By Cedar Walters

West Central Initiative Climate Officer

Take a quick look around the room. How many plastic objects can you find? Chances are, it’s at least in the dozens. And every single piece of plastic produced, unless it is in the percentage of trash that is incinerated, still exists in some form today. Just like a cookie that won’t break apart into butter, eggs, flour, and sugar but crumbles into smaller cookie crumbs, plastic doesn’t decompose or break down—it just fragments into smaller and smaller pieces that more easily permeate our environment and bodies. 

Plastic is wreaking havoc on the environment, particularly in aquatic habitats, a topic frequently featured in the news and other media. But it has an impact on our bodies too, with microplastics being found in bodily fluid and tissue, such as blood and heart and testicular tissues.

Despite plenty of alarm and media coverage, plastic production is ramping up, not down. Plastic production has increased sharply—from approximately 2 million tons annually in 1950, when plastic started to become more common, to more than 300 million tons annually today. Plastic production is set to double or even triple by 2050, partially due to an increase in demand for cheap consumer products but also by fossil fuel companies ramping up plastic production as another way to make money from oil. And that is something we don’t think about often enough: plastic is made from petroleum. 

That leads us to the next problem: plastic production is contributing to the carbon pollution that is overheating our planet and threatening our children’s future. And although it is not the leading cause of climate change, plastic production contributes more planet-warming pollution than the airline industry, according to a new report from the Lawrence Berkeley National Laboratory.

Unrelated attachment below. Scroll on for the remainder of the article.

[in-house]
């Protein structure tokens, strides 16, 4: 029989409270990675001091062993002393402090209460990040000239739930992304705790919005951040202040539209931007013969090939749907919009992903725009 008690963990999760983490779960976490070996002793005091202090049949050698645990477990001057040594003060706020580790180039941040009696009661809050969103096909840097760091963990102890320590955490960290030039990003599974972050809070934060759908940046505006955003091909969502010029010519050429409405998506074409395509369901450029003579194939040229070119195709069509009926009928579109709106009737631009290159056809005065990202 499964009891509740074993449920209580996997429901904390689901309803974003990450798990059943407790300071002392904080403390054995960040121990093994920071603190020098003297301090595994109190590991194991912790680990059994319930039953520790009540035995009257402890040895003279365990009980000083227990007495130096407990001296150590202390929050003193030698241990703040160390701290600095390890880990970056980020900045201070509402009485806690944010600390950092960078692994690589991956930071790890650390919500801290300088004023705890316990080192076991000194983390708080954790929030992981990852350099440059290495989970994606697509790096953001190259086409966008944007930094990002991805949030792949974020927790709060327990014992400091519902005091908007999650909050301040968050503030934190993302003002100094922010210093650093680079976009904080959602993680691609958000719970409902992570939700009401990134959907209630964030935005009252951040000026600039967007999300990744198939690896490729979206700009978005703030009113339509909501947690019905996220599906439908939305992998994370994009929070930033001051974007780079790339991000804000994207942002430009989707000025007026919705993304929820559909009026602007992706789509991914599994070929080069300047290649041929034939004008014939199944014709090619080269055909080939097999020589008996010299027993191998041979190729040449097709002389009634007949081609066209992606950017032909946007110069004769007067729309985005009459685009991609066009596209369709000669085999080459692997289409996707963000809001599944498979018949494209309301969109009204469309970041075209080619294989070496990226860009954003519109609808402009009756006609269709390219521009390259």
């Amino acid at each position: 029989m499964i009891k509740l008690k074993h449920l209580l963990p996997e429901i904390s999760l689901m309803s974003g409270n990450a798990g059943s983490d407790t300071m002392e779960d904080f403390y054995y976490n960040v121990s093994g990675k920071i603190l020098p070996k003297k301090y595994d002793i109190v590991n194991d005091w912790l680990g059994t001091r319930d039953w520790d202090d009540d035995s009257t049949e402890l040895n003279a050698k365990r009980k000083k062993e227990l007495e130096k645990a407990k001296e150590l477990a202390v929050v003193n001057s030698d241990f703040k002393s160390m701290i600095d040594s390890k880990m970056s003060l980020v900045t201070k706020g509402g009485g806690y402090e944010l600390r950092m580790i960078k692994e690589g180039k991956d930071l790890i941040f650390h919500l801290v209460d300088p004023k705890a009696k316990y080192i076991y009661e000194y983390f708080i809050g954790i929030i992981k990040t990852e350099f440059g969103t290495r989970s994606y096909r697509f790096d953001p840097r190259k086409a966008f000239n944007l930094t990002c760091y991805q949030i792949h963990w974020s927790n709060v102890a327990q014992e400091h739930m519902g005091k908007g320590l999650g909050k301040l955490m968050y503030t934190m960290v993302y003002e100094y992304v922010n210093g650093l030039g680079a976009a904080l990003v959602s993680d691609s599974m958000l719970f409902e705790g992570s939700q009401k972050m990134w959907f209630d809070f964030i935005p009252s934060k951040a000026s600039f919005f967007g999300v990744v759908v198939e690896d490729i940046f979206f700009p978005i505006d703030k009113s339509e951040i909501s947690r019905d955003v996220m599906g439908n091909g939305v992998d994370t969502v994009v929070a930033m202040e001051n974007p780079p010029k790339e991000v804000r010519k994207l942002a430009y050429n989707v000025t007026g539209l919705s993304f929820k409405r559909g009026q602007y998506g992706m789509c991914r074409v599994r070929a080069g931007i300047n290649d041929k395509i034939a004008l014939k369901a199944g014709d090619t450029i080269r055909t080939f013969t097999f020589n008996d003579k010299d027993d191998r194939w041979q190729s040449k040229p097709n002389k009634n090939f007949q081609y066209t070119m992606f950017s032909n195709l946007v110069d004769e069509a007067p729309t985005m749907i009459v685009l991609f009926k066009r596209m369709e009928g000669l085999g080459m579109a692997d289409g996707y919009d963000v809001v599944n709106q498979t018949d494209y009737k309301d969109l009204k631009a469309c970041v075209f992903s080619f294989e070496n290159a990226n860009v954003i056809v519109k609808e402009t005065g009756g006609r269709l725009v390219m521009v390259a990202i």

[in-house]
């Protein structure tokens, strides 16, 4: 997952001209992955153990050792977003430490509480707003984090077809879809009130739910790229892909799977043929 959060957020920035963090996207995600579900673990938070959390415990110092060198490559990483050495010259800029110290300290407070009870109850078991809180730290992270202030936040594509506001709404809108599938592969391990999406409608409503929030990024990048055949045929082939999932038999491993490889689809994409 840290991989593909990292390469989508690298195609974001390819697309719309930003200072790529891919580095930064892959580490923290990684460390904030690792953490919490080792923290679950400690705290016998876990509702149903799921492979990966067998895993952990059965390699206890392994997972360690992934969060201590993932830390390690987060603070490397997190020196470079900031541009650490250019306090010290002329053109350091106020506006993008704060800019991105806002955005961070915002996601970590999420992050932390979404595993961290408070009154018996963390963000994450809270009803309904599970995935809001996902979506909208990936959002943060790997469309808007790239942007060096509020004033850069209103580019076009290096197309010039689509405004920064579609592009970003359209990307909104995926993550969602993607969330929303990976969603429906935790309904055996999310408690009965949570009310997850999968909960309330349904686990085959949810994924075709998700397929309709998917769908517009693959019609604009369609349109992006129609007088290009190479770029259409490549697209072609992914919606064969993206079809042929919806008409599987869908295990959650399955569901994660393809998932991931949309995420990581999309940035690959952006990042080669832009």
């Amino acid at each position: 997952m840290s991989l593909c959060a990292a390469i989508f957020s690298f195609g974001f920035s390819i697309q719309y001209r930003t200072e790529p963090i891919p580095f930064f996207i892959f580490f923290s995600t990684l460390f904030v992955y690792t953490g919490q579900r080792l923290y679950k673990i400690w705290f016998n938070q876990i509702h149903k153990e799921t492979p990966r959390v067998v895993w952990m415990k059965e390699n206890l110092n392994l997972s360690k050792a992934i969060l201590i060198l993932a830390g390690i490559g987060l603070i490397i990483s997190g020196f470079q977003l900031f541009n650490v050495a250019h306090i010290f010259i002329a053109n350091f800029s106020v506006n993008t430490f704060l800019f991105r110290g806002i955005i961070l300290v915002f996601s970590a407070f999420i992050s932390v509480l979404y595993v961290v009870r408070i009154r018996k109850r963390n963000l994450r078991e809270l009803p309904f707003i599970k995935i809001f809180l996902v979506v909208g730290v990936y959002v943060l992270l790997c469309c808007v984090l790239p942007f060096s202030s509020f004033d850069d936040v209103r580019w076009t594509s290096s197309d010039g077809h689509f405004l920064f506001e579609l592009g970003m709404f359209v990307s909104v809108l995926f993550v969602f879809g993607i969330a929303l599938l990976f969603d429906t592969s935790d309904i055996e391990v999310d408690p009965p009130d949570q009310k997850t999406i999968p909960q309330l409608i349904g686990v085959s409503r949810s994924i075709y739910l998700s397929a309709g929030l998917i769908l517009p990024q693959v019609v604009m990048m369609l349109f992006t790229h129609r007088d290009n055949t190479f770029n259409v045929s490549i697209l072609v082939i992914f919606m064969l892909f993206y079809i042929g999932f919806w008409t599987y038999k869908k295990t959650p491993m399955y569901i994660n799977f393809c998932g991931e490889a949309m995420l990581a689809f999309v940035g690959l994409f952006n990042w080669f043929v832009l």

Approximately half of all plastic products produced are for single-use items, such as straws and bags, that are used for minutes or hours but then last for hundreds or thousands of years. Plastic itself is an extremely useful material—lightweight, cheap, endlessly malleable—that has had numerous benefits. It’s not so much the material itself that is such a big problem, it’s how we use it as completely disposable that is leading to its overuse and resulting environmental crisis.  

So, we know plastic is a big problem. But what is the average person supposed to do about it? 

A growing wave of larger-scale solutions are in the works. This includes extended producer responsibility legislation, which puts more of the burden of disposal and recycling on producers. As consumers, we also need to show companies that we don’t want so much plastic by buying and using less of it. I like to think of each purchase as a signal to companies telling them what to make more of. So, we need to send the signal that we want less plastic. 

It can be very difficult to avoid plastic packaging and products entirely, but we can all make positive changes. Some tactics are easy, like bringing reusable bags to the store when you shop or saying “no” to a bag altogether for smaller purchases. Aldi and Costco have shown us that we can easily manage stores not giving out plastic bags. Bottled water is a double environmental whammy—both for the plastic used to create the bottles and for the large environmental footprint of shipping water around on trucks when safe, municipal tap water that is more rigorously tested for contaminants is readily available in most communities in the U.S.  

To use the words of illustrator and environmentalist Emily Ehlers: “On a scale of 1 to 500 years, how much do you actually need that?”  

Let’s all start asking ourselves that question before we buy something plastic because I’m not sure how much more plastic pollution—and greenhouse gas emissions—the planet can take.